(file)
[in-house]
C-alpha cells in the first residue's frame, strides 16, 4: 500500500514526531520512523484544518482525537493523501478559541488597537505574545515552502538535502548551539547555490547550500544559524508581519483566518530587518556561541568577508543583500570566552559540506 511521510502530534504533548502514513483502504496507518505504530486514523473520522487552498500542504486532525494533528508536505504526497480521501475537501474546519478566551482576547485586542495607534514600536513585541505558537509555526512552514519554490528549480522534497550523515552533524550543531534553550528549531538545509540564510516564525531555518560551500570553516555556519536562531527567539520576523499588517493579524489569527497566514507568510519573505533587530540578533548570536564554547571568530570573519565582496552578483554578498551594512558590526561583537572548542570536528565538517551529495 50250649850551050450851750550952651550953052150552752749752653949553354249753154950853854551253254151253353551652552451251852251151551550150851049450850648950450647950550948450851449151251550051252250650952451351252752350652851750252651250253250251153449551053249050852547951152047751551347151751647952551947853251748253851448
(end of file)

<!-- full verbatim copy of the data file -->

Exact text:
[in-house]
C-alpha cells in the first residue's frame, strides 16, 4: 500500500514526531520512523484544518482525537493523501478559541488597537505574545515552502538535502548551539547555490547550500544559524508581519483566518530587518556561541568577508543583500570566552559540506 511521510502530534504533548502514513483502504496507518505504530486514523473520522487552498500542504486532525494533528508536505504526497480521501475537501474546519478566551482576547485586542495607534514600536513585541505558537509555526512552514519554490528549480522534497550523515552533524550543531534553550528549531538545509540564510516564525531555518560551500570553516555556519536562531527567539520576523499588517493579524489569527497566514507568510519573505533587530540578533548570536564554547571568530570573519565582496552578483554578498551594512558590526561583537572548542570536528565538517551529495 50250649850551050450851750550952651550953052150552752749752653949553354249753154950853854551253254151253353551652552451251852251151551550150851049450850648950450647950550948450851449151251550051252250650952451351252752350652851750252651250253250251153449551053249050852547951152047751551347151751647952551947853251748253851448